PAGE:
We Are Sometimes Accused of Being Too Optimistic

Not this time. Let’s get right to what could cause the next crisis. China. Time Magazine pointed out in January that the problems of the Great Recession were never really fixed. Financial crises are most often caused by the rapid build up in debt. We saw this with our housing debt blow off in 2005-2008. Ha Jiming, Goldman Sachs Chief Investment Strategist says, “Every major country with a rapid increase in debt has experienced either a financial crisis or a prolonged slowdown in GDP.”

The suspect at the moment is China. The country has followed a development model since 1979 that mirrors the major Asian successes of Japan, Taiwan and South Korea. Government policy protects local industry, the country promotes exports and uses the banks to mobilize domestic savings for capital intensive investments.

And what a recipe this has been for China. Gross Domestic Product (GDP) has grown by 10% plus for three decades. Never in the history of the world have so many people been pulled out of poverty as in China recently. Now things are slowing down. It is mathematically impossible to keep growing 10% per year as your economy gets bigger. It used to be that it took about $1 of investment to create $1 of GDP in China. But the easy and productive investments have been made, so today it takes anywhere between $4 and $7 of investment to increase GDP by $1.

The Chinese, however, like the rest of us want their cake and to eat it too. They realize they need to reform bloated industries, force bankruptcy on many companies and generally become more efficient. But this will lead to big layoffs. They can’t afford this. So they keep stimulating the economy and hoping the laws of Economics don’t apply to them.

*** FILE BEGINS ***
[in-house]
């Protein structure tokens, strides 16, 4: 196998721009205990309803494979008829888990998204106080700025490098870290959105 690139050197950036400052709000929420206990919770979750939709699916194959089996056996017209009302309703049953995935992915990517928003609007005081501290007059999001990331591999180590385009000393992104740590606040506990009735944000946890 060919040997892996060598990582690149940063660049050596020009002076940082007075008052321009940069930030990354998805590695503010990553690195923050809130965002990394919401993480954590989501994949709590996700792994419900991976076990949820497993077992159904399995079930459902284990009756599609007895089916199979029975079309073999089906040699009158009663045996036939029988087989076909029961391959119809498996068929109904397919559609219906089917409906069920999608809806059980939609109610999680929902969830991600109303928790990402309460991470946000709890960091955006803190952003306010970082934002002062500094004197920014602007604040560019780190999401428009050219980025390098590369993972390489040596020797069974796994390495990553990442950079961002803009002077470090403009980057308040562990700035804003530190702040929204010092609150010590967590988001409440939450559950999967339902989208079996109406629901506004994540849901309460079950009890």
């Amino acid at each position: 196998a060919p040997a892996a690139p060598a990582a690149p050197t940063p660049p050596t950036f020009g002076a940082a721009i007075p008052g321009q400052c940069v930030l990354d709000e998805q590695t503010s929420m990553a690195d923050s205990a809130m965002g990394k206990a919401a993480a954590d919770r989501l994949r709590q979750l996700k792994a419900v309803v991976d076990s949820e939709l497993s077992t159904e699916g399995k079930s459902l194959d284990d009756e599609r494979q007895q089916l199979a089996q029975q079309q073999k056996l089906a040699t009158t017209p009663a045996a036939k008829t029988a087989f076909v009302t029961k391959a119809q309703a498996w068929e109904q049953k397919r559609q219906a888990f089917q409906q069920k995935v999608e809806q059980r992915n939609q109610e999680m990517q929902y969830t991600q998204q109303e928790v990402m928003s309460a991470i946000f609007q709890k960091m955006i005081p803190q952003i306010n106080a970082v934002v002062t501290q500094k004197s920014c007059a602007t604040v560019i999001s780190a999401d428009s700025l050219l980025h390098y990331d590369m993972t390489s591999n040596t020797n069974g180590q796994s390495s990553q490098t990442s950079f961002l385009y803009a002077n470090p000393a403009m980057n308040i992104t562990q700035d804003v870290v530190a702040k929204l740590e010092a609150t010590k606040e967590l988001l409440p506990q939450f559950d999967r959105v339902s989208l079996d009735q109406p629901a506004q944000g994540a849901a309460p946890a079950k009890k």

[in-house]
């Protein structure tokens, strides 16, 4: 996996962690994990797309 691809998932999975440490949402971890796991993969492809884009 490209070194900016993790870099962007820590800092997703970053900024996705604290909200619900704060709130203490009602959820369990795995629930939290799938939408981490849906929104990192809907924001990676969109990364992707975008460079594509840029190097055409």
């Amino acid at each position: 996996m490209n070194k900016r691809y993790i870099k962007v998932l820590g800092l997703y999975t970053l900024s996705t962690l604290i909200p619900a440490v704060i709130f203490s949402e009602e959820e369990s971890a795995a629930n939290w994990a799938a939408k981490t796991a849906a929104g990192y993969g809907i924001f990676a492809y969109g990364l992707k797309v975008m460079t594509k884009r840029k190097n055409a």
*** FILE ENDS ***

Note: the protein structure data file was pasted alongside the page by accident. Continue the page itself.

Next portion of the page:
As the charts below show, China’s debt has grown exponentially since 2008. Stanley Druckenmiller, a noted New York investor, spoke at the recent Sohn Investment Conference. Since 2012 the Chinese banking sector has allowed credit to grow every year by an amount equal to the entire Brazilian economy. Eventually, he argues, the piper will have to be paid.

Some think that a Japan-like malaise of stagnation combined with high debt is what is in store for China. Others say it will be a “Lehman Brothers moment” where a major institution collapses, sharply affecting the rest of the economy. Or maybe China will just do things its own way, different from us and Japan, but painful still.

In any case all this is important because China is so big today - the world’s second largest economy and the driver of so much growth. The important question for us now is, what should U.S. investors do? Sell and run for the hills? Well, probably not. We have survived downturns before, even the Great Recession of 2008 – 2009, and we have learned that timing never really works. The better advice is to make sure you have allocated your capital appropriately between things that are safe and things that will grow; keep the quality of your assets solid and then, and this is the hard part, don’t let your emotions get the best of you. Stick to your guns and your long term strategy.